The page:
Below you will find brief descriptions with links to successful student projects that have used WordPress in Romantic-era studies. This list will be expanding as new projects are completed and added to the site.
Alanna Banta, Deconstructing Frankenstein: This digital project is the culmination of my work with Mary Shelley’s manuscripts of Frankenstein during a course in the summer of 2015. More specifically, this project centers on analyzing each of Percy Shelley’s interventions in the 1816-1817 draft manuscript, as I found that many of these changes influence the way readers view not only Percy’s role in the creation of this published text, but also the culpability of Victor Frankenstein’s character. The site also foregrounds critical perspectives surrounding the authorship of Frankenstein and provides a detailed transcription of Percy’s changes to the original manuscript, as found on the Shelley-Godwin Archive. Both of these resources, and the digital project as a whole, work to encourage others to participate in continuing scholarship on this novel.
Ted Everton, Romantic Poetry: Nature, the Imagination, and Human Life: This digital project provides a brief comparative analysis of three poems from the Romantic Era which represent nature to express humanistic qualities and emotions. By examining Dorothy Wordsworth’s “Floating Island” (late 1820s), Lord Byron’s “Thunderstorm in the Alps” from Child Harold’s Pilgrimage, Canto the Third (1816), and John Keats’ “To Autumn” (1819), I was able to explore two main themes: how each author viewed nature in relation to human life; and how each author reflected upon the idea of imagination within the context of his or her physical environment.
Reese Irwin, Compiling Sanditon: I created this digital project in the summer of 2015 for an undergraduate English course at Simon Fraser University. Within it, I examine Jane Austen’s last, unfinished work, Sanditon, through her manuscript (1817), her nephew James Edward Austen-Leigh’s summary and excerpts from his work, A Memoir of Jane Austen (1871), and the first print edition, edited and with a Preface by R.W. Chapman (1925). I present these iterations of the work to explore why it took so long for Sanditon to emerge into the public eye, what state the manuscript was in when it was abandoned by Austen three months before her death, and how the treatment of the text through these various iterations factors into interpretations of the work. My hope is that the public accessibility of digital platform allows Sanditon to become fully integrated into the Austen canon.
Audrey Ling, Cold Coffee & Caricatures is a digital WordPress project that offers an annotated critical edition of “Catharine, or the Bower,” (August 1792) based on Jane Austen’s fair copy manuscript, facsimiles of which can be found in Volume the Third of her juvenilia at Jane Austen Fiction Manuscripts Digital Edition. For the Summer 2014 session of English 427, a close reading and analysis of “Catharine, or the Bower,” was conducted. It presents the argument that Mary Wollstonecraft influenced Austen in her youth, as A Vindication of the Rights of Woman was published in the same year that “Catharine” was drafted. Several parallels of thought between the two women writers are evident, in regards to the conduct or education of a woman in eighteenth century England. Appendices featuring excerpts by Wollstonecraft and other female advocates of the same era guides this feminist reading of Austen.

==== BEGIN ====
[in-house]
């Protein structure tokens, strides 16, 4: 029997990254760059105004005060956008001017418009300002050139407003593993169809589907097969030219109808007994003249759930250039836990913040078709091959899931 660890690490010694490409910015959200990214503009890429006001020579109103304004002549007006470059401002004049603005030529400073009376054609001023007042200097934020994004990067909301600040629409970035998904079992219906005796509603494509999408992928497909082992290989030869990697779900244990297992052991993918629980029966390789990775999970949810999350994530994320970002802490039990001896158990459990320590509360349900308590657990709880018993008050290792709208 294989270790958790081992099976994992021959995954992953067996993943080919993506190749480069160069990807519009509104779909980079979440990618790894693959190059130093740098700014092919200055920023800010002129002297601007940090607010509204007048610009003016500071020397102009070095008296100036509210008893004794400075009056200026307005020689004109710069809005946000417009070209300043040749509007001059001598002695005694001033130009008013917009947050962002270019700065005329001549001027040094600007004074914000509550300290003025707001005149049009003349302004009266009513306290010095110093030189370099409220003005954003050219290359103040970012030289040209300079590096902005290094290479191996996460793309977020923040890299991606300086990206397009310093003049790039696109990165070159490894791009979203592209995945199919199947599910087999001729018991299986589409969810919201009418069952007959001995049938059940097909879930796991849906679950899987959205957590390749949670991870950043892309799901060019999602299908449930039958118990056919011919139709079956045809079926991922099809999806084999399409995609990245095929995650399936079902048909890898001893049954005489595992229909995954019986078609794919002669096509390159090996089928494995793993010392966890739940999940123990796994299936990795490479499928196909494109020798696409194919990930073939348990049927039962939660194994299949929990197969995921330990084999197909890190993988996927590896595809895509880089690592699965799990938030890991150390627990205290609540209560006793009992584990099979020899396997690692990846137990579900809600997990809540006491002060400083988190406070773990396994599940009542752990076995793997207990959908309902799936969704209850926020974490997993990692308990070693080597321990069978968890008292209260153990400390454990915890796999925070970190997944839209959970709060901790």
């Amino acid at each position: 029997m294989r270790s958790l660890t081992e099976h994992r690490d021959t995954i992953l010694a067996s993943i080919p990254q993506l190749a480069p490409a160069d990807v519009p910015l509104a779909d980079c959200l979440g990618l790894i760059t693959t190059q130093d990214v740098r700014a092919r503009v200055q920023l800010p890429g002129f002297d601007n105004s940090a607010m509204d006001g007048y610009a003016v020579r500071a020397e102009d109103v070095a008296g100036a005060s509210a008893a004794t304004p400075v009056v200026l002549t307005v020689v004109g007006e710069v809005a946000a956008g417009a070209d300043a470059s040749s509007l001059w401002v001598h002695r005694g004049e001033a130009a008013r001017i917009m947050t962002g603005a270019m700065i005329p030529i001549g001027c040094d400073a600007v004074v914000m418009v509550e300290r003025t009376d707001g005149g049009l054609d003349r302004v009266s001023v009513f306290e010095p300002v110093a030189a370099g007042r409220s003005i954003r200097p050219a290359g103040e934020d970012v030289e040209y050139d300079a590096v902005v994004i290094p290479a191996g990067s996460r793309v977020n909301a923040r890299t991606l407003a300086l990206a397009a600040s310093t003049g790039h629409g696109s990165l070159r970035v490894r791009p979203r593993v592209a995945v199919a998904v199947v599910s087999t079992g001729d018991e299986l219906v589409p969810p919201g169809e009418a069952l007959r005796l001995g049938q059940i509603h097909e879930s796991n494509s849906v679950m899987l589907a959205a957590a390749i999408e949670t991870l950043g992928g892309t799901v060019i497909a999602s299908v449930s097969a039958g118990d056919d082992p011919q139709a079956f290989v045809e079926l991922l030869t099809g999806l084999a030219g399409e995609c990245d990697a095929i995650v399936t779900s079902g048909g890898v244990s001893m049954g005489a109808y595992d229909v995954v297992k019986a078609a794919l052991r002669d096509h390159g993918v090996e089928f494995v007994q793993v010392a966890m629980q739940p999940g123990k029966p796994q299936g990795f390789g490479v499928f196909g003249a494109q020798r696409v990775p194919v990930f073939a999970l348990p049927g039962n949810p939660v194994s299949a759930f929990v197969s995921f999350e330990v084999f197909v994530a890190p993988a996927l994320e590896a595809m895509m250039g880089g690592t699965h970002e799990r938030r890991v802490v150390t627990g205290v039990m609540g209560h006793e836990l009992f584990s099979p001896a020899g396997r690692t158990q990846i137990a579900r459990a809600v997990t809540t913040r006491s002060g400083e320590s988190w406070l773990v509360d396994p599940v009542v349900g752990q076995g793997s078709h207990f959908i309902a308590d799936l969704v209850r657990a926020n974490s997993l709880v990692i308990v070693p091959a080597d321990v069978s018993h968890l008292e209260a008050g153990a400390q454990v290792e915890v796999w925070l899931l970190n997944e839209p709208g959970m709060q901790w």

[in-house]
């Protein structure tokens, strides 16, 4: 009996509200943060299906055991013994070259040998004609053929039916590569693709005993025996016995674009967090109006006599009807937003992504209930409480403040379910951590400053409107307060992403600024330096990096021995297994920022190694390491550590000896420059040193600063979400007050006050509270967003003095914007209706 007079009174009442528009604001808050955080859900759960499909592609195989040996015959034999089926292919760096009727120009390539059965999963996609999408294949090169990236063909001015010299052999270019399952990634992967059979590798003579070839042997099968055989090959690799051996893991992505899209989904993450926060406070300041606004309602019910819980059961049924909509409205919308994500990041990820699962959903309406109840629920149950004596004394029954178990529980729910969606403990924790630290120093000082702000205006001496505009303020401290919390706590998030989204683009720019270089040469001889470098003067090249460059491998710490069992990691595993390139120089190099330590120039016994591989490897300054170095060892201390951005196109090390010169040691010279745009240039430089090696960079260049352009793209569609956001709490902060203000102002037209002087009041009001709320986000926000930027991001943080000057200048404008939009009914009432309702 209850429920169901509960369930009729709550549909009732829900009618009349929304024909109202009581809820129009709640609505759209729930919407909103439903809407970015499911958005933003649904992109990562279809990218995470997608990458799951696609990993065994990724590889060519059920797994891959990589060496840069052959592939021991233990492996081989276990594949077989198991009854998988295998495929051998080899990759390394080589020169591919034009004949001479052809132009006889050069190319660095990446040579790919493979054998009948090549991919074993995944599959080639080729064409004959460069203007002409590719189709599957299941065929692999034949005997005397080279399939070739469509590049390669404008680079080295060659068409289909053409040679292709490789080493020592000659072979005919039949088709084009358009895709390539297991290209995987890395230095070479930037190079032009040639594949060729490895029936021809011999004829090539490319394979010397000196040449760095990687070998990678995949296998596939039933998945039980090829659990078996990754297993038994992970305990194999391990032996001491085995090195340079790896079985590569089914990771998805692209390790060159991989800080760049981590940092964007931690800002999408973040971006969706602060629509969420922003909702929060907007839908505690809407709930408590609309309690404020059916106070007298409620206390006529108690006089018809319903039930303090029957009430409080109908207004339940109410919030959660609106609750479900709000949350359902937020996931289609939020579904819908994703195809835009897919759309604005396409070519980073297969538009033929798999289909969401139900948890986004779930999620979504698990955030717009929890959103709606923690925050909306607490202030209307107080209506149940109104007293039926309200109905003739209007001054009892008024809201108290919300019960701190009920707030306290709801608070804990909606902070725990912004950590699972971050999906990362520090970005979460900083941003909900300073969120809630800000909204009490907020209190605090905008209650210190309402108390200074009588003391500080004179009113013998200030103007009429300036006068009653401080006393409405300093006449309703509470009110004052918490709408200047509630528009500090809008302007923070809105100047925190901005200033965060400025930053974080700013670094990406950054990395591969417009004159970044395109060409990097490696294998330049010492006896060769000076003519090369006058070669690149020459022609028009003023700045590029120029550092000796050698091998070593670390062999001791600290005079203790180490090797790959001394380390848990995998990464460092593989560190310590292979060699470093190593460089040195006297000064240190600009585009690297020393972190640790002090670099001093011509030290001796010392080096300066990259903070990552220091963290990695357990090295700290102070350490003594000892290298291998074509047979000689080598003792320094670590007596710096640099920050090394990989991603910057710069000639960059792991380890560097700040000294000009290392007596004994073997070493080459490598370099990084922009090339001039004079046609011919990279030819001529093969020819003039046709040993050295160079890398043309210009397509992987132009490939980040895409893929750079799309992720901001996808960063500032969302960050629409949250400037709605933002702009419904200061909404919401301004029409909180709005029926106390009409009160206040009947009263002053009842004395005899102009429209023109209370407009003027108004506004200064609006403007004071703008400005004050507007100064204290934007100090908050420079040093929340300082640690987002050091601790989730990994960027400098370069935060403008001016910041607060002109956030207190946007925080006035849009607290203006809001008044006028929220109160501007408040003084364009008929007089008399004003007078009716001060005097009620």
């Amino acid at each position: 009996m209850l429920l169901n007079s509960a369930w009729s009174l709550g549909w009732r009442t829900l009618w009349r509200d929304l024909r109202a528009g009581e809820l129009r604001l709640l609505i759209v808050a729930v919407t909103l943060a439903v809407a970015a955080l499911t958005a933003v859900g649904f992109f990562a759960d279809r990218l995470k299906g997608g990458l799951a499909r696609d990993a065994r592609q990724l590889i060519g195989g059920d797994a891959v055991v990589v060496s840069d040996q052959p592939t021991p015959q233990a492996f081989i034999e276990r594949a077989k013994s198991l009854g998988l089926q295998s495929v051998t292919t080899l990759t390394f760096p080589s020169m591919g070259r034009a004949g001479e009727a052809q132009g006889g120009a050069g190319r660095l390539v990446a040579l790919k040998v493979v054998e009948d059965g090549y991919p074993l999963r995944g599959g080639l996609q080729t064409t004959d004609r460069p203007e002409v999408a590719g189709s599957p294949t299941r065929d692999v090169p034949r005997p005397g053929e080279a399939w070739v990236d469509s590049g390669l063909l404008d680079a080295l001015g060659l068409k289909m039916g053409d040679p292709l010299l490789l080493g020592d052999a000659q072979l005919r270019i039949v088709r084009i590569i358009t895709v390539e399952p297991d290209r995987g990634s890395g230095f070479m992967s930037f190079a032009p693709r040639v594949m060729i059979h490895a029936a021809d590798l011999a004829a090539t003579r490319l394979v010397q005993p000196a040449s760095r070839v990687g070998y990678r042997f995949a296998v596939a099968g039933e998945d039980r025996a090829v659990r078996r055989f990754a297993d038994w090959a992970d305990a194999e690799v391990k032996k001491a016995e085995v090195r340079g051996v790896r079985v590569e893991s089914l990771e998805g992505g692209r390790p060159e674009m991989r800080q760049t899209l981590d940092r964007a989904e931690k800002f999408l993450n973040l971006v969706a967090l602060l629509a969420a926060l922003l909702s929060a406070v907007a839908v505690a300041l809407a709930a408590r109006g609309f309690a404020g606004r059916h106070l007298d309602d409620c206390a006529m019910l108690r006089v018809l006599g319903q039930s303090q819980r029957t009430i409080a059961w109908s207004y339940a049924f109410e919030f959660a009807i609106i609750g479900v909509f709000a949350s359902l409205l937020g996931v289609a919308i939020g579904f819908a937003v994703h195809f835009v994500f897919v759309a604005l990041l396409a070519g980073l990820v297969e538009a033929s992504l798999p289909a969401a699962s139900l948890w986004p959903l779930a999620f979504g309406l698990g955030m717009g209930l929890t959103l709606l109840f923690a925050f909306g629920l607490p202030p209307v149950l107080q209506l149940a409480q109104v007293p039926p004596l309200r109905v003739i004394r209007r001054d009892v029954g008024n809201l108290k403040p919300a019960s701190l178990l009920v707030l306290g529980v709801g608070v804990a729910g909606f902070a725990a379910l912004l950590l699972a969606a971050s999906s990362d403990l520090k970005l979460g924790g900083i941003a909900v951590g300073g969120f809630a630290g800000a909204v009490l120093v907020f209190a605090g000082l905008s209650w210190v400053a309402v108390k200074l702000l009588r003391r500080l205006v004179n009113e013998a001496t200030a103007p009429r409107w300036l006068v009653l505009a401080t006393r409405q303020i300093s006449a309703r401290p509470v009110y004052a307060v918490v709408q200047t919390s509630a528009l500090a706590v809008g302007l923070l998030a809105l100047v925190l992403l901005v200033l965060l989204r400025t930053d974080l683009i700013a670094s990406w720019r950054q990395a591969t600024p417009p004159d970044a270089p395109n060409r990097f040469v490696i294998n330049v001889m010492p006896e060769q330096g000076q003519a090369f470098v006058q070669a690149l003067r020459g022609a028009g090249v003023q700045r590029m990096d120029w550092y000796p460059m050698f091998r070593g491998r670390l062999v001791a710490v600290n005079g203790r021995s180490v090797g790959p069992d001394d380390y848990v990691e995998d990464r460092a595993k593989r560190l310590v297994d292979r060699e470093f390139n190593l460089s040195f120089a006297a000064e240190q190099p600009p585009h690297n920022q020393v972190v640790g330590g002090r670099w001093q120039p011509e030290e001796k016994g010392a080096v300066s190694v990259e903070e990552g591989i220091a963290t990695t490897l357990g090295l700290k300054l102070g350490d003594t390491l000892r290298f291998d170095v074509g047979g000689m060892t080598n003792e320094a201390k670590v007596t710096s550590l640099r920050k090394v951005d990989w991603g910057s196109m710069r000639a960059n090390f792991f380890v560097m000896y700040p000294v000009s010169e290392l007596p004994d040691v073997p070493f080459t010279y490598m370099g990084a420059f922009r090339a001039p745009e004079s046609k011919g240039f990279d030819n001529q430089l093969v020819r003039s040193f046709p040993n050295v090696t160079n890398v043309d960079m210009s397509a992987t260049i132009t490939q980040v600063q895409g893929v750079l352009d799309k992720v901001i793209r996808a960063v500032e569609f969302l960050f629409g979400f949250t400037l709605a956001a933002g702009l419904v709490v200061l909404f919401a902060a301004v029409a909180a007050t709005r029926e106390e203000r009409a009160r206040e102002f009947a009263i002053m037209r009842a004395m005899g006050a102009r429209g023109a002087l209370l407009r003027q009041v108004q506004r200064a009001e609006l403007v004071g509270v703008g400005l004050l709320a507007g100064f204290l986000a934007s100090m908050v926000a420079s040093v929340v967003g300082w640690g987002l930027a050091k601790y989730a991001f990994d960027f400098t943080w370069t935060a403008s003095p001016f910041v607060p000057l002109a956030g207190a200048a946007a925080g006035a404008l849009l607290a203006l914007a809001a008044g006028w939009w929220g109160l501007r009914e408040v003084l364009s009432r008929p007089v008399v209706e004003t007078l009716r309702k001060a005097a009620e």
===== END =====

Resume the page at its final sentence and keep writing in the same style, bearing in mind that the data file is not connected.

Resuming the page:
Ashley Morford, Frankenstein’s Creature: Troubling Understandings of the Other: My first introduction to the field of digital humanities was in the summer 2014 offering of English 427. My final project for the course was a digital project in the form of a WordPress website. The project used Indigenous studies and postcolonial theory to trace the conception and development of the image of Frankenstein’s Creature. I particularly focused on the various editions of Mary Shelley’s text (the Draft manuscripts, the 1818 edition, and the 1831 edition) and paid close attention to the ways that Percy Shelley’s edits affected the Creature’s image.
Lindsey Seatter, Digitizing Literature: lesser-known works by female writers in Britain’s Romantic age: The digital project I assembled for English 427 was an exploration of selected entries from Dorothy Wordworth’s Grasmere Journal. My argument-based edition focused on examining the journal’s editorial history by critically comparing four different forms of the text: the manuscript, William Knight’s 1897 edition, Ernest de Selincourt’s 1941 edition, and Susan Levin’s 2009 edition. This particular project on D. Wordsworth was actually the third installment of what is, now, a four-part digital anthology. My work on this digital platform began in the final year of my undergraduate degree when I was enrolled in a graduate level English course, transformed into my Master’s culminating project, and has continued to grow over my first year of doctoral studies.